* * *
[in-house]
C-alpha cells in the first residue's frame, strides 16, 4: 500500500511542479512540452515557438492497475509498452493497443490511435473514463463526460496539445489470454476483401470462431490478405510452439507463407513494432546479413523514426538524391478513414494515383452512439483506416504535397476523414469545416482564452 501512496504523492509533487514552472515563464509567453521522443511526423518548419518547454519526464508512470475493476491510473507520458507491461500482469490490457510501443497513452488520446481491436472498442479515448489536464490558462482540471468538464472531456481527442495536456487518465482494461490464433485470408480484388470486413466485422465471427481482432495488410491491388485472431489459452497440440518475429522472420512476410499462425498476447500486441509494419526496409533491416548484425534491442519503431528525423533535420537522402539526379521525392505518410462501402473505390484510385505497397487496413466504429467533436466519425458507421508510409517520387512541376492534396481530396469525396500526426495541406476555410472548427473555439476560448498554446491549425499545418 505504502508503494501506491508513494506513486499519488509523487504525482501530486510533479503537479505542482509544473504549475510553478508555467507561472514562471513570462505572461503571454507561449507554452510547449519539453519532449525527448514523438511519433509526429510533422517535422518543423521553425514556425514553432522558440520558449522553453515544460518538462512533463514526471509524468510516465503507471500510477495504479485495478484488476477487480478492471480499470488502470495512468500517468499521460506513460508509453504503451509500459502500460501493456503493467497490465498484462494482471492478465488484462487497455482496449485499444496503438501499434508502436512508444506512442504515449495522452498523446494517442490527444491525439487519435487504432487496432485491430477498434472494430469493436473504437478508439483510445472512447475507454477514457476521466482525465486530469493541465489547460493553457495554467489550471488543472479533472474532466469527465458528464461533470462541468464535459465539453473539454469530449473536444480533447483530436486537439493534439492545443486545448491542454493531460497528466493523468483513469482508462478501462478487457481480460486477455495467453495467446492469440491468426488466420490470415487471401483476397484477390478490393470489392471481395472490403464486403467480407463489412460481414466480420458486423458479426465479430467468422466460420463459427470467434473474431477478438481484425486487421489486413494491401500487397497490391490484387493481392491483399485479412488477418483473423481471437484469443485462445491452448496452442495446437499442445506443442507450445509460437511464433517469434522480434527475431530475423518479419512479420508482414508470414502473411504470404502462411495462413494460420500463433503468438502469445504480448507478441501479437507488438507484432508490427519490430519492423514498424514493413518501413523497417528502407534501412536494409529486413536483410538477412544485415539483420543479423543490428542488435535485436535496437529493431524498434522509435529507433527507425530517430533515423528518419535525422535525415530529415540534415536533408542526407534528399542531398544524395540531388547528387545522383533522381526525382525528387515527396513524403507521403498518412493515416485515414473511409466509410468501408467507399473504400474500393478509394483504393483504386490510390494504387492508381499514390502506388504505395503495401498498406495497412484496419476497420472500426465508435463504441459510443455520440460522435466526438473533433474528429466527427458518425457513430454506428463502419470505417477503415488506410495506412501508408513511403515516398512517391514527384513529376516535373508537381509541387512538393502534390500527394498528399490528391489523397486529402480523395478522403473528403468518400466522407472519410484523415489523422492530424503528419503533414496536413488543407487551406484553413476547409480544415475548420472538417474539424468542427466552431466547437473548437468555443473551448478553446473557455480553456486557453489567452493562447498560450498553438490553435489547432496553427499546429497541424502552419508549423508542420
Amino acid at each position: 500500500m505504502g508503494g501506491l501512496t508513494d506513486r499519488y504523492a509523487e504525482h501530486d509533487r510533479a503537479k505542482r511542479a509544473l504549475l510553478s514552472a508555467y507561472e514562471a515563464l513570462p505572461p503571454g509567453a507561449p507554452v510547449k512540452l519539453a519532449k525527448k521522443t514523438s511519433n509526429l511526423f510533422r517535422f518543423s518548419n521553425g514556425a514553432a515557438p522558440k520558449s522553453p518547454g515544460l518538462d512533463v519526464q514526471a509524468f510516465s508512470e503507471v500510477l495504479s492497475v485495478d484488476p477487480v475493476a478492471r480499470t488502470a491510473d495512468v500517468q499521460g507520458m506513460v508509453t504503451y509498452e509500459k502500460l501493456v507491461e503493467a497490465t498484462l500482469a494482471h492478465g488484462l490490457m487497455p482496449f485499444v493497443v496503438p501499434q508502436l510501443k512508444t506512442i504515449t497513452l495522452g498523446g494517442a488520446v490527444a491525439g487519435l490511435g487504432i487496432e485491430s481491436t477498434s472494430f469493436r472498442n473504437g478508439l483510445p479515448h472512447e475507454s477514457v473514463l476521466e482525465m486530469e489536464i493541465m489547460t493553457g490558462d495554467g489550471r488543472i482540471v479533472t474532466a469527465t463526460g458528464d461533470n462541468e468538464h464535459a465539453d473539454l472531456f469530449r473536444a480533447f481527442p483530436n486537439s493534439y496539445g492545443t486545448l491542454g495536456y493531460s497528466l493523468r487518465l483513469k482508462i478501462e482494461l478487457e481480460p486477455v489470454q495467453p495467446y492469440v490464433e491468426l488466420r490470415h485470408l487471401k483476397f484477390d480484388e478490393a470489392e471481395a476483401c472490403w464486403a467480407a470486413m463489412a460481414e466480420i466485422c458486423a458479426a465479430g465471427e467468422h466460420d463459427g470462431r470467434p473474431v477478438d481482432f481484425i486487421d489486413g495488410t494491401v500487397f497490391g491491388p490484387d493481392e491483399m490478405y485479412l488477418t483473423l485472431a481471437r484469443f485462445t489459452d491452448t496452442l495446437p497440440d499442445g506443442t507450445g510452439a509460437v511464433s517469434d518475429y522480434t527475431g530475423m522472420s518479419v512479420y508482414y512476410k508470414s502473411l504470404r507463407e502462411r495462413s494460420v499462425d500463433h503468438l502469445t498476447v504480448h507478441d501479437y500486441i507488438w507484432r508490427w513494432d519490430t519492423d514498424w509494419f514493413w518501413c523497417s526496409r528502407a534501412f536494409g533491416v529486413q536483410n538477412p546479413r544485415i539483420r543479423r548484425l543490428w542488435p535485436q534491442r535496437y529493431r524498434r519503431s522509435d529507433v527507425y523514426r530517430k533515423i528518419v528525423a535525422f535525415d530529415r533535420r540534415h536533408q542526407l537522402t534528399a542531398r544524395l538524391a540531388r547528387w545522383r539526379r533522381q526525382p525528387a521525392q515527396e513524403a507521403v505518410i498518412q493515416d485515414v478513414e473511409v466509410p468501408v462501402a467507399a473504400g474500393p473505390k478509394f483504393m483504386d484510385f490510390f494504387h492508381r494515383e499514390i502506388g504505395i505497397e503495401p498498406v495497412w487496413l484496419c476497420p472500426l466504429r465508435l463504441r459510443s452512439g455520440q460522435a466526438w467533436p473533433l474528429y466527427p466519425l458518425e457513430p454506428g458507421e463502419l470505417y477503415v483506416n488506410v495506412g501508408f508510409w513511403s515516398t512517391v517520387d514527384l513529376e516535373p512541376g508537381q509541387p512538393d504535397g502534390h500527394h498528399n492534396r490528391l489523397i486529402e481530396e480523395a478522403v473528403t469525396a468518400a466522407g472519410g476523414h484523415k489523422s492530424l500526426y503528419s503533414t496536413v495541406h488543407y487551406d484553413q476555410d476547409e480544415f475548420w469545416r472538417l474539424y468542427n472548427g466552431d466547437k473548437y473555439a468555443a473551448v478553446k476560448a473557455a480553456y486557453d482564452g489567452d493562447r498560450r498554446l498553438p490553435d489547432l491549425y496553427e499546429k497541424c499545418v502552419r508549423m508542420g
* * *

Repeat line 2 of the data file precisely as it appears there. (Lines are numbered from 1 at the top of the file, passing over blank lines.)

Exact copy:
C-alpha cells in the first residue's frame, strides 16, 4: 500500500511542479512540452515557438492497475509498452493497443490511435473514463463526460496539445489470454476483401470462431490478405510452439507463407513494432546479413523514426538524391478513414494515383452512439483506416504535397476523414469545416482564452 501512496504523492509533487514552472515563464509567453521522443511526423518548419518547454519526464508512470475493476491510473507520458507491461500482469490490457510501443497513452488520446481491436472498442479515448489536464490558462482540471468538464472531456481527442495536456487518465482494461490464433485470408480484388470486413466485422465471427481482432495488410491491388485472431489459452497440440518475429522472420512476410499462425498476447500486441509494419526496409533491416548484425534491442519503431528525423533535420537522402539526379521525392505518410462501402473505390484510385505497397487496413466504429467533436466519425458507421508510409517520387512541376492534396481530396469525396500526426495541406476555410472548427473555439476560448498554446491549425499545418 505504502508503494501506491508513494506513486499519488509523487504525482501530486510533479503537479505542482509544473504549475510553478508555467507561472514562471513570462505572461503571454507561449507554452510547449519539453519532449525527448514523438511519433509526429510533422517535422518543423521553425514556425514553432522558440520558449522553453515544460518538462512533463514526471509524468510516465503507471500510477495504479485495478484488476477487480478492471480499470488502470495512468500517468499521460506513460508509453504503451509500459502500460501493456503493467497490465498484462494482471492478465488484462487497455482496449485499444496503438501499434508502436512508444506512442504515449495522452498523446494517442490527444491525439487519435487504432487496432485491430477498434472494430469493436473504437478508439483510445472512447475507454477514457476521466482525465486530469493541465489547460493553457495554467489550471488543472479533472474532466469527465458528464461533470462541468464535459465539453473539454469530449473536444480533447483530436486537439493534439492545443486545448491542454493531460497528466493523468483513469482508462478501462478487457481480460486477455495467453495467446492469440491468426488466420490470415487471401483476397484477390478490393470489392471481395472490403464486403467480407463489412460481414466480420458486423458479426465479430467468422466460420463459427470467434473474431477478438481484425486487421489486413494491401500487397497490391490484387493481392491483399485479412488477418483473423481471437484469443485462445491452448496452442495446437499442445506443442507450445509460437511464433517469434522480434527475431530475423518479419512479420508482414508470414502473411504470404502462411495462413494460420500463433503468438502469445504480448507478441501479437507488438507484432508490427519490430519492423514498424514493413518501413523497417528502407534501412536494409529486413536483410538477412544485415539483420543479423543490428542488435535485436535496437529493431524498434522509435529507433527507425530517430533515423528518419535525422535525415530529415540534415536533408542526407534528399542531398544524395540531388547528387545522383533522381526525382525528387515527396513524403507521403498518412493515416485515414473511409466509410468501408467507399473504400474500393478509394483504393483504386490510390494504387492508381499514390502506388504505395503495401498498406495497412484496419476497420472500426465508435463504441459510443455520440460522435466526438473533433474528429466527427458518425457513430454506428463502419470505417477503415488506410495506412501508408513511403515516398512517391514527384513529376516535373508537381509541387512538393502534390500527394498528399490528391489523397486529402480523395478522403473528403468518400466522407472519410484523415489523422492530424503528419503533414496536413488543407487551406484553413476547409480544415475548420472538417474539424468542427466552431466547437473548437468555443473551448478553446473557455480553456486557453489567452493562447498560450498553438490553435489547432496553427499546429497541424502552419508549423508542420